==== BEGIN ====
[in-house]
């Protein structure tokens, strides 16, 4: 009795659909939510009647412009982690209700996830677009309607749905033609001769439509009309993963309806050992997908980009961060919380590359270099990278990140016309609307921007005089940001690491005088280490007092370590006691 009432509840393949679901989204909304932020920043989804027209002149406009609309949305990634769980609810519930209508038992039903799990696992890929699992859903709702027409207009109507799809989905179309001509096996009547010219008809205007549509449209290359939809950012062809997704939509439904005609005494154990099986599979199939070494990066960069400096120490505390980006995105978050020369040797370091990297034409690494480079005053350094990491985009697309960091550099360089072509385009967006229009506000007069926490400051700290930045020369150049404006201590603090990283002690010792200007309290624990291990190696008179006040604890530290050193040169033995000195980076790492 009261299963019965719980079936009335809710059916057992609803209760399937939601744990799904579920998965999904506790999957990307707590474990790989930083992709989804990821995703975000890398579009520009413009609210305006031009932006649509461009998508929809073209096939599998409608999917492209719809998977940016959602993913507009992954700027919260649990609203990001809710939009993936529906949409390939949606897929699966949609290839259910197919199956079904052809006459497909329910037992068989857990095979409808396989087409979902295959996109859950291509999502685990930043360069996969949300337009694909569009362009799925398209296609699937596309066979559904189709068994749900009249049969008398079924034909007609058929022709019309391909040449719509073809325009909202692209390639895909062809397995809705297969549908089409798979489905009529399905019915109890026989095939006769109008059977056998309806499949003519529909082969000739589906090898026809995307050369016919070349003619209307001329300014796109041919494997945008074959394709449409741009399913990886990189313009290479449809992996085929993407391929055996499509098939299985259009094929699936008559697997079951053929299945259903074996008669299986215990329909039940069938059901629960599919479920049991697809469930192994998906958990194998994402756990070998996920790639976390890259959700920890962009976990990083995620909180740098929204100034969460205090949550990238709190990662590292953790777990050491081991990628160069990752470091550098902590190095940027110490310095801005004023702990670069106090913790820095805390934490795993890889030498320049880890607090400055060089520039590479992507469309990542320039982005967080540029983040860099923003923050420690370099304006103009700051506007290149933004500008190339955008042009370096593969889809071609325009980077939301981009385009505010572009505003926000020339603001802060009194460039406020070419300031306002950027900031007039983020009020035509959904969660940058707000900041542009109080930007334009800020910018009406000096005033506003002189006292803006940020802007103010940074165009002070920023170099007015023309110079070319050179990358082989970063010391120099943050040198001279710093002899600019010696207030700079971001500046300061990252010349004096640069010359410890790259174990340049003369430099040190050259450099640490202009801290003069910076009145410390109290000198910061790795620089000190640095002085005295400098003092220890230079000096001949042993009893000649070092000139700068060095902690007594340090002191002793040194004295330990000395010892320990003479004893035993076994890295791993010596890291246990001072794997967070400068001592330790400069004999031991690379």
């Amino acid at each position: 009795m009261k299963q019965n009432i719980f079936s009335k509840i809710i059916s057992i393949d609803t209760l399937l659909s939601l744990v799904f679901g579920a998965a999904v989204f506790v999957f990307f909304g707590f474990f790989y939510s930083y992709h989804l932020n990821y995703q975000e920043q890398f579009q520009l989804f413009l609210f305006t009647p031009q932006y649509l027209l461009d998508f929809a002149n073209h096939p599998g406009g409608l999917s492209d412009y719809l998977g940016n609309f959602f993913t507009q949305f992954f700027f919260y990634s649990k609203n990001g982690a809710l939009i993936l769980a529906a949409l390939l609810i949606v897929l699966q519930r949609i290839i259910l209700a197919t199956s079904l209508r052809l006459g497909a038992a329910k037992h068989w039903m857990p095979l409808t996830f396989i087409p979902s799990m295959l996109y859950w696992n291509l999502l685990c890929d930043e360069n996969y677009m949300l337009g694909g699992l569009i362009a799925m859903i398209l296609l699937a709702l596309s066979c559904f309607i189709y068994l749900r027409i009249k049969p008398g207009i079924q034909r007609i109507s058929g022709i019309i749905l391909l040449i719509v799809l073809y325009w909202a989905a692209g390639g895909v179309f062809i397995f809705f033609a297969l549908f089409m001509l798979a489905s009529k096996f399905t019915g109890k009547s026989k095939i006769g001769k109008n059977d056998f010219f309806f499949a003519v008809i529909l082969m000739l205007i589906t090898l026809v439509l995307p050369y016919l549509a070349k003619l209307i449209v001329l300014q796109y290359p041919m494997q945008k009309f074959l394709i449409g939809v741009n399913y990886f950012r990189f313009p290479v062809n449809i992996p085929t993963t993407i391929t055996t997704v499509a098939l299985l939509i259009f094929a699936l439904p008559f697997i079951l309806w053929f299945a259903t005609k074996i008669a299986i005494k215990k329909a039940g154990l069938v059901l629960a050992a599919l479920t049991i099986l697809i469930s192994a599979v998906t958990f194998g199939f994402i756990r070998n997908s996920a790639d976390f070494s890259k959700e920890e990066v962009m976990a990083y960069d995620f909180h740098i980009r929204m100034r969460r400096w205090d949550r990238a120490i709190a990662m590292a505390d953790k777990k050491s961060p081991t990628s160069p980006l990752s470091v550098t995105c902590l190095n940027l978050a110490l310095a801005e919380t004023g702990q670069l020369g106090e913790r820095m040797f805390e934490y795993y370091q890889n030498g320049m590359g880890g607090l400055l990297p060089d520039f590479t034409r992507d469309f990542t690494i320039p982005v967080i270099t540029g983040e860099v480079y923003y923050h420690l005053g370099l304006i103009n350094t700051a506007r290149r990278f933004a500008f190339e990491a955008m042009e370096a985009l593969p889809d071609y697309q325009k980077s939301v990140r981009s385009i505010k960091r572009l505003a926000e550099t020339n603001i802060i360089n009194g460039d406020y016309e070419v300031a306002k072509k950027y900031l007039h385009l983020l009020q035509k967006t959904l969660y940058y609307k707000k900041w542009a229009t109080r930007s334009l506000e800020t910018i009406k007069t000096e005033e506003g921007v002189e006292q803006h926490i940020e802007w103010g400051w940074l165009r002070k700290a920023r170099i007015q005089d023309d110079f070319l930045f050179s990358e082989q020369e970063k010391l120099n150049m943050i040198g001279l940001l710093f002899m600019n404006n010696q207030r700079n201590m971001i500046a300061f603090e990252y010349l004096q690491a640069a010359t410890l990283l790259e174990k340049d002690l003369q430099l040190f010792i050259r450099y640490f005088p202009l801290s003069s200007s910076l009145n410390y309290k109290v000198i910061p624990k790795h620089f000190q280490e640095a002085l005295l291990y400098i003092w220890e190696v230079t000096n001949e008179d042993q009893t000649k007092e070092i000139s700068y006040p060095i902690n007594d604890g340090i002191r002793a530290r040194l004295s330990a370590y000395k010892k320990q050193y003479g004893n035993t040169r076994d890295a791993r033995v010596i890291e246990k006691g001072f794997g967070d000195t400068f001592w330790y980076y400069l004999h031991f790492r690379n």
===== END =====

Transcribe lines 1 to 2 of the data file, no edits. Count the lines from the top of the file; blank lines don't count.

[in-house]
């Protein structure tokens, strides 16, 4: 009795659909939510009647412009982690209700996830677009309607749905033609001769439509009309993963309806050992997908980009961060919380590359270099990278990140016309609307921007005089940001690491005088280490007092370590006691 009432509840393949679901989204909304932020920043989804027209002149406009609309949305990634769980609810519930209508038992039903799990696992890929699992859903709702027409207009109507799809989905179309001509096996009547010219008809205007549509449209290359939809950012062809997704939509439904005609005494154990099986599979199939070494990066960069400096120490505390980006995105978050020369040797370091990297034409690494480079005053350094990491985009697309960091550099360089072509385009967006229009506000007069926490400051700290930045020369150049404006201590603090990283002690010792200007309290624990291990190696008179006040604890530290050193040169033995000195980076790492 009261299963019965719980079936009335809710059916057992609803209760399937939601744990799904579920998965999904506790999957990307707590474990790989930083992709989804990821995703975000890398579009520009413009609210305006031009932006649509461009998508929809073209096939599998409608999917492209719809998977940016959602993913507009992954700027919260649990609203990001809710939009993936529906949409390939949606897929699966949609290839259910197919199956079904052809006459497909329910037992068989857990095979409808396989087409979902295959996109859950291509999502685990930043360069996969949300337009694909569009362009799925398209296609699937596309066979559904189709068994749900009249049969008398079924034909007609058929022709019309391909040449719509073809325009909202692209390639895909062809397995809705297969549908089409798979489905009529399905019915109890026989095939006769109008059977056998309806499949003519529909082969000739589906090898026809995307050369016919070349003619209307001329300014796109041919494997945008074959394709449409741009399913990886990189313009290479449809992996085929993407391929055996499509098939299985259009094929699936008559697997079951053929299945259903074996008669299986215990329909039940069938059901629960599919479920049991697809469930192994998906958990194998994402756990070998996920790639976390890259959700920890962009976990990083995620909180740098929204100034969460205090949550990238709190990662590292953790777990050491081991990628160069990752470091550098902590190095940027110490310095801005004023702990670069106090913790820095805390934490795993890889030498320049880890607090400055060089520039590479992507469309990542320039982005967080540029983040860099923003923050420690370099304006103009700051506007290149933004500008190339955008042009370096593969889809071609325009980077939301981009385009505010572009505003926000020339603001802060009194460039406020070419300031306002950027900031007039983020009020035509959904969660940058707000900041542009109080930007334009800020910018009406000096005033506003002189006292803006940020802007103010940074165009002070920023170099007015023309110079070319050179990358082989970063010391120099943050040198001279710093002899600019010696207030700079971001500046300061990252010349004096640069010359410890790259174990340049003369430099040190050259450099640490202009801290003069910076009145410390109290000198910061790795620089000190640095002085005295400098003092220890230079000096001949042993009893000649070092000139700068060095902690007594340090002191002793040194004295330990000395010892320990003479004893035993076994890295791993010596890291246990001072794997967070400068001592330790400069004999031991690379």